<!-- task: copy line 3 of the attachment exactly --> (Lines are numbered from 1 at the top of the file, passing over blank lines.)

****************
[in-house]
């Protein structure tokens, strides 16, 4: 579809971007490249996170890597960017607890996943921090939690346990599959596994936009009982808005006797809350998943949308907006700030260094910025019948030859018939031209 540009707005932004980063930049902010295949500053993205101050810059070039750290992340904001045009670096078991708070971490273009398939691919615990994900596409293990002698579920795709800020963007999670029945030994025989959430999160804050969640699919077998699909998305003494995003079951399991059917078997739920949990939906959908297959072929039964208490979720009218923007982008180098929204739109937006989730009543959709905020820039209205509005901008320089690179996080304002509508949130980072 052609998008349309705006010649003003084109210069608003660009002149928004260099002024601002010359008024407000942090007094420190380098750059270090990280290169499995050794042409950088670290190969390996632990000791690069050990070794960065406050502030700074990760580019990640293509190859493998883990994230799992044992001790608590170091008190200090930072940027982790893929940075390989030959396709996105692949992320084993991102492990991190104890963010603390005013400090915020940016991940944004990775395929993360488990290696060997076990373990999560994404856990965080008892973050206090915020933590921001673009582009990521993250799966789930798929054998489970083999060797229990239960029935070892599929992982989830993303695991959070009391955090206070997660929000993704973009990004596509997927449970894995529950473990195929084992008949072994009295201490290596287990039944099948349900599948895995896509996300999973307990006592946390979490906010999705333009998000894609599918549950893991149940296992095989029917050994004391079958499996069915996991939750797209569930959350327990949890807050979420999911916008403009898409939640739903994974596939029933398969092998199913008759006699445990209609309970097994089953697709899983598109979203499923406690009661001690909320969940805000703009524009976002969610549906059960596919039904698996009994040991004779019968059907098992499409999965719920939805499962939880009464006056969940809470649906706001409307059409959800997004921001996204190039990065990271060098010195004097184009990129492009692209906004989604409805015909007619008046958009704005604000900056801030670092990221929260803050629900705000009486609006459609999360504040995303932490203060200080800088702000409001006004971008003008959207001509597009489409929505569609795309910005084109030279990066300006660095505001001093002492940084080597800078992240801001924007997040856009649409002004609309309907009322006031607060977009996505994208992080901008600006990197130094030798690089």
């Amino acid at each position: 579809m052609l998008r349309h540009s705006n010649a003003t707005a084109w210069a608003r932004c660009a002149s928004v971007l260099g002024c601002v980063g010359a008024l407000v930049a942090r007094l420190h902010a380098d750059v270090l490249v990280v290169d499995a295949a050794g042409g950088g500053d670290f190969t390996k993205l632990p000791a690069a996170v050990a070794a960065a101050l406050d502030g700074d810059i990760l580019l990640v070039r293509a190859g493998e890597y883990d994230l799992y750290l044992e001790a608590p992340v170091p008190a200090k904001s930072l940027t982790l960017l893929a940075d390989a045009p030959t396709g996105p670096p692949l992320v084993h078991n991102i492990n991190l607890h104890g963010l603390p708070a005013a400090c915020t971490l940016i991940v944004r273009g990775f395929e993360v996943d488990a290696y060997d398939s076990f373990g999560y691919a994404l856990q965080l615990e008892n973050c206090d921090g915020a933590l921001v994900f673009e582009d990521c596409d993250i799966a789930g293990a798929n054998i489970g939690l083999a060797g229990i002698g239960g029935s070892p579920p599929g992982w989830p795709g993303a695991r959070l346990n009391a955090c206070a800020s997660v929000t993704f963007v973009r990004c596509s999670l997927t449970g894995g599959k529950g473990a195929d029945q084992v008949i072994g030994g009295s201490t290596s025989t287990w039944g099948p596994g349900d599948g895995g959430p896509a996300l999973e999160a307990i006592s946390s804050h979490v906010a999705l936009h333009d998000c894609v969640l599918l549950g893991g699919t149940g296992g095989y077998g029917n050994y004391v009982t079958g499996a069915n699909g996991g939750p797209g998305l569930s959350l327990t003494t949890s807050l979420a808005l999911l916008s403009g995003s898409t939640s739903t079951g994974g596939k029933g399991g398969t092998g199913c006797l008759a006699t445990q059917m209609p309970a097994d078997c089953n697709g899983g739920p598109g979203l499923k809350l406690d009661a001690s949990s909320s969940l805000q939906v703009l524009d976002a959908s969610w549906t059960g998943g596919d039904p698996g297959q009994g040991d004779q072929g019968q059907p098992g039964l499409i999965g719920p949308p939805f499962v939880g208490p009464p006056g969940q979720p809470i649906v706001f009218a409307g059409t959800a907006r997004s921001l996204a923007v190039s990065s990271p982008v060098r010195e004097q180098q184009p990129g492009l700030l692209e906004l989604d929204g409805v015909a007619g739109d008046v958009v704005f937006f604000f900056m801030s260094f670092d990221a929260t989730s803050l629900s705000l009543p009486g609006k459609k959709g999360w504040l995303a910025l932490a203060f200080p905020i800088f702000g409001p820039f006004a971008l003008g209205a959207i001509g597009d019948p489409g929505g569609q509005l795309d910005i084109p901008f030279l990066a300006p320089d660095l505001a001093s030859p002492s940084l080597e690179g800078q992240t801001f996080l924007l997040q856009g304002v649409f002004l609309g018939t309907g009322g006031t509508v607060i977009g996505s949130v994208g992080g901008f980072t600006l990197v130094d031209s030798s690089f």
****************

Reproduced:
């Amino acid at each position: 579809m052609l998008r349309h540009s705006n010649a003003t707005a084109w210069a608003r932004c660009a002149s928004v971007l260099g002024c601002v980063g010359a008024l407000v930049a942090r007094l420190h902010a380098d750059v270090l490249v990280v290169d499995a295949a050794g042409g950088g500053d670290f190969t390996k993205l632990p000791a690069a996170v050990a070794a960065a101050l406050d502030g700074d810059i990760l580019l990640v070039r293509a190859g493998e890597y883990d994230l799992y750290l044992e001790a608590p992340v170091p008190a200090k904001s930072l940027t982790l960017l893929a940075d390989a045009p030959t396709g996105p670096p692949l992320v084993h078991n991102i492990n991190l607890h104890g963010l603390p708070a005013a400090c915020t971490l940016i991940v944004r273009g990775f395929e993360v996943d488990a290696y060997d398939s076990f373990g999560y691919a994404l856990q965080l615990e008892n973050c206090d921090g915020a933590l921001v994900f673009e582009d990521c596409d993250i799966a789930g293990a798929n054998i489970g939690l083999a060797g229990i002698g239960g029935s070892p579920p599929g992982w989830p795709g993303a695991r959070l346990n009391a955090c206070a800020s997660v929000t993704f963007v973009r990004c596509s999670l997927t449970g894995g599959k529950g473990a195929d029945q084992v008949i072994g030994g009295s201490t290596s025989t287990w039944g099948p596994g349900d599948g895995g959430p896509a996300l999973e999160a307990i006592s946390s804050h979490v906010a999705l936009h333009d998000c894609v969640l599918l549950g893991g699919t149940g296992g095989y077998g029917n050994y004391v009982t079958g499996a069915n699909g996991g939750p797209g998305l569930s959350l327990t003494t949890s807050l979420a808005l999911l916008s403009g995003s898409t939640s739903t079951g994974g596939k029933g399991g398969t092998g199913c006797l008759a006699t445990q059917m209609p309970a097994d078997c089953n697709g899983g739920p598109g979203l499923k809350l406690d009661a001690s949990s909320s969940l805000q939906v703009l524009d976002a959908s969610w549906t059960g998943g596919d039904p698996g297959q009994g040991d004779q072929g019968q059907p098992g039964l499409i999965g719920p949308p939805f499962v939880g208490p009464p006056g969940q979720p809470i649906v706001f009218a409307g059409t959800a907006r997004s921001l996204a923007v190039s990065s990271p982008v060098r010195e004097q180098q184009p990129g492009l700030l692209e906004l989604d929204g409805v015909a007619g739109d008046v958009v704005f937006f604000f900056m801030s260094f670092d990221a929260t989730s803050l629900s705000l009543p009486g609006k459609k959709g999360w504040l995303a910025l932490a203060f200080p905020i800088f702000g409001p820039f006004a971008l003008g209205a959207i001509g597009d019948p489409g929505g569609q509005l795309d910005i084109p901008f030279l990066a300006p320089d660095l505001a001093s030859p002492s940084l080597e690179g800078q992240t801001f996080l924007l997040q856009g304002v649409f002004l609309g018939t309907g009322g006031t509508v607060i977009g996505s949130v994208g992080g901008f980072t600006l990197v130094d031209s030798s690089f």